Which type of running shoe for which type of foot
May 24, 2018
When I decided to begin running I thought I could just go and buy a cheap pair of trainers and get started. Following this route could have ended up being a painful choice, especially with my feet. The correct choice of shoe is not just important for comfort but also to avoid injury.
Running shoes are designed specifically for running. Although that sound obvious it’s worth thinking about for moment. Running is different from playing tennis or doing circuits in the gym and requires a shoe designed to perform that task. While you don’t need a shoe that will allow you to accelerate and decelerate quickly or make fast changes in direction, you do need a shoe that will protect and support your foot correctly over long distances on fairly varied terrain. Of course, if you’re going off road then trail or fell shoes may be more suitable depending on the terrain and activity. Similarly if you’re racing on the track then shoe choice will be very different. Here I’m only dealing with shoes for novice runners, using roads, tracks and parks for easy “distance” running who may be keen to run a race for fun now and again.
For the purpose of shoe fitting feet are divided into three categories depending on their pronation – overpronation, neutral pronation and underpronation (or supination). The term pronation refers to the amount of rolling from heel to toe as you walk or run. The extent of this rolling motion is governed by the shape of the foot arch.
Overpronation happens when the foot rolls excessively on the inside resulting in greater stress on this and other areas. With neutral pronation forces are spread evenly across the foot while underpronation, or supination, results in greater stress on the outside edge of the foot. This can be seen in the following image which shows the foot and lower leg for each type of pronation.
The outline of your wet foot on the floor or piece of paper gives a quick indication of foot pronation. The images below show the outlines for the overpronator, normal pronator and underpronator.
Those with a low arch or flat foot will produce the wide footprint characteristic of an overpronator. Normal arches will produce a moderate curve where the arch rises indicating neutral pronation. The underpronator will give a very curved, minimal footprint due a high arch.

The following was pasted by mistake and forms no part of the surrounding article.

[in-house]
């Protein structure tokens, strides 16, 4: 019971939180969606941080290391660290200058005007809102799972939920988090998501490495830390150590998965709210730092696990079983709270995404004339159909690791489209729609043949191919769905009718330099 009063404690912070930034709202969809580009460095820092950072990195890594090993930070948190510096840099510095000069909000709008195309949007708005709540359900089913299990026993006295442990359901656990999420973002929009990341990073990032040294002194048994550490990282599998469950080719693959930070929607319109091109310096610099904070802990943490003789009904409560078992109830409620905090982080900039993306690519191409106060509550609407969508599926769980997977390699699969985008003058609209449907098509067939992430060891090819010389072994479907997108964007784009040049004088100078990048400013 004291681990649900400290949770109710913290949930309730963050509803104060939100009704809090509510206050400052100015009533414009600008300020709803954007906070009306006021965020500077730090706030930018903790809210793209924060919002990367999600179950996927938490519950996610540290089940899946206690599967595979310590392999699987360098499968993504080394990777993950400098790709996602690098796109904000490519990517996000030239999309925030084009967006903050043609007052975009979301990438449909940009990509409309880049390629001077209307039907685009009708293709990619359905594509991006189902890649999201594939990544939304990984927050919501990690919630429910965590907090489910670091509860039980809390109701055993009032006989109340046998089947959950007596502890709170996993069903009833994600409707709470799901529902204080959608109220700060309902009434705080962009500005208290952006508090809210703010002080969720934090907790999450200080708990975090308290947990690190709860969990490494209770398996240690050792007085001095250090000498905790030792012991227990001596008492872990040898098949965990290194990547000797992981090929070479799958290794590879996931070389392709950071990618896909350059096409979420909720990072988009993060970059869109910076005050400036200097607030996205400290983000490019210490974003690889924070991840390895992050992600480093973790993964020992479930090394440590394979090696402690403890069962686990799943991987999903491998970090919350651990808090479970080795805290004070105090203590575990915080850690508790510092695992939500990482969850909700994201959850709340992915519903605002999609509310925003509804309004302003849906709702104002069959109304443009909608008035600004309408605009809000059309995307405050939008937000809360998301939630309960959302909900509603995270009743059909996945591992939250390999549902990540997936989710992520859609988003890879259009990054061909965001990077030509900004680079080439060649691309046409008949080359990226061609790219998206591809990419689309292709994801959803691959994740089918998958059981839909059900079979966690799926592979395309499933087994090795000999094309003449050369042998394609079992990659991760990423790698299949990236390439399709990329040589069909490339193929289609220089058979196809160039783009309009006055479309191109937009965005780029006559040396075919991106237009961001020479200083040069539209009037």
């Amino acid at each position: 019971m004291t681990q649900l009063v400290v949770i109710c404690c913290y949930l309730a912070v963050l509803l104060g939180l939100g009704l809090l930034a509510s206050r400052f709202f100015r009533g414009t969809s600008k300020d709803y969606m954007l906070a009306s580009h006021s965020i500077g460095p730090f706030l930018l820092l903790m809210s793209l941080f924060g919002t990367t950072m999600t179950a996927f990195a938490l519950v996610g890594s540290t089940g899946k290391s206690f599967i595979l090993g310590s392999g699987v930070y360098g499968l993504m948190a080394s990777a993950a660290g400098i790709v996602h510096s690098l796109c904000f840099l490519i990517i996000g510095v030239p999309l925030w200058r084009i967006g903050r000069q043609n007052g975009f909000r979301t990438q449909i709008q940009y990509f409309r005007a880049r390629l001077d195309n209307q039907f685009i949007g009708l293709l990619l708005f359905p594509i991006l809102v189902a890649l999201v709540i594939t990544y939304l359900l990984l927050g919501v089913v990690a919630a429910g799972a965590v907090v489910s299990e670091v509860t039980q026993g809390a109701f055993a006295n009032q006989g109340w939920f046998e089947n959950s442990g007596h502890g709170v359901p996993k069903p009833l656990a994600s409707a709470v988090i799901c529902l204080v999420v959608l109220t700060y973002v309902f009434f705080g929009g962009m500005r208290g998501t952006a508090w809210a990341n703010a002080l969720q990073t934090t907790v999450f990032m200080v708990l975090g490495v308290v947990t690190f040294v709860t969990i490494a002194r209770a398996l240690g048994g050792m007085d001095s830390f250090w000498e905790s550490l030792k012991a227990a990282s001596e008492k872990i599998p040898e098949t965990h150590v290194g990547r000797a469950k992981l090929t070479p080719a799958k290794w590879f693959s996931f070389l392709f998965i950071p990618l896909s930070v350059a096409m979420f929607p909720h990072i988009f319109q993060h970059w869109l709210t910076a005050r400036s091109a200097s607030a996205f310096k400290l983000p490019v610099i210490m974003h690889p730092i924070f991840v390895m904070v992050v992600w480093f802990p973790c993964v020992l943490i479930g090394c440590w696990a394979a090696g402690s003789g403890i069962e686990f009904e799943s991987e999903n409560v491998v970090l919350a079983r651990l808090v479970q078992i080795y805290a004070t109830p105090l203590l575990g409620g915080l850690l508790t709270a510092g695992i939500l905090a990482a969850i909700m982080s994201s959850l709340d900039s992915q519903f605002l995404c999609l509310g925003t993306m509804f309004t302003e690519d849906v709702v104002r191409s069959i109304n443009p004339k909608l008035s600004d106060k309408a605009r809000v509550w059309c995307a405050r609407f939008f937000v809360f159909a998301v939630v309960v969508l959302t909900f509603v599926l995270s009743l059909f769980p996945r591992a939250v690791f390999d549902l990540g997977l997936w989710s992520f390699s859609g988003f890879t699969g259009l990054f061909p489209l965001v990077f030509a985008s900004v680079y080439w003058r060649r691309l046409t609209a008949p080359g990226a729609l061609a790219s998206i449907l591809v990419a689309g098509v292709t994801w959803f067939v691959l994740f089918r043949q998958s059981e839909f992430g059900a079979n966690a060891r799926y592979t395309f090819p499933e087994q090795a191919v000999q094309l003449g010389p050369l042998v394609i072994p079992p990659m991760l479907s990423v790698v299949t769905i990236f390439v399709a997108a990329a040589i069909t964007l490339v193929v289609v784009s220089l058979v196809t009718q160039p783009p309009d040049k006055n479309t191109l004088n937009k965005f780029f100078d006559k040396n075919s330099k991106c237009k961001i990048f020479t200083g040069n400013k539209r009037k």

It is often suggested that foot pronation can be determined by looking at the wear patterns on shoes, with overpronators producing more wear on the inside of the shoes, specifically around the forefoot area. Care should be taken with this method as wear patterns can be deceptive and are often hard to make out.
Running shoes are divided in to three main types, motion control, stability and cushioning.
Motion control shoes. These are designed to control the excessive rolling of overpronators and are the heaviest and most rigid design of running shoe. They may also be referred to as stability or support shoes. Foot pronation is controlled by a number of possible features in the shoe. The first is the use of a firmer section along the inside edge called the medial post. The stiffness of the medial post varies between shoe models. Another control feature common to these types of shoe is a dual density mid sole. Either or both features may be present in a motion control shoe which means that different models will vary in their degree of control. Most shoes of this type are built on a straighter last (the shape used to form the shoe), although again this feature varies from shoe to shoe. There is a wide range of motion control shoes available aimed at everyone from severe to mild overpronators. This makes proper fitting especially important.
Neutral running shoes. These are intended for use by runners who are neutral pronators, although they can be used by mild ovepronators and mild underpronators in some cases.
Cushioning shoes. Those who underpronate (supinate) require more cushioning since their high arches often give less shock absorption. These type of shoes don’t offer high stability features since they need to be flexible and allow the foot plenty of movement.
Because of the variety within categories of shoe the only way to be sure of getting the correct running shoe for your foot type is to be fitted at a specialist store. Here you can find trained, knowledgeable staff and a wide range of shoes. Some stores now have gait analysis machines although if you have very specific requirements you may need the advice of a podiatrist, physiotherapist or doctor. For most people a specialist store will offer the time and attention required to find the best running shoe. If possible visit in the afternoon and take your running socks with you. Its also worth taking some old running shoes or a well worn pair of shoes so the fitter can see wear patterns.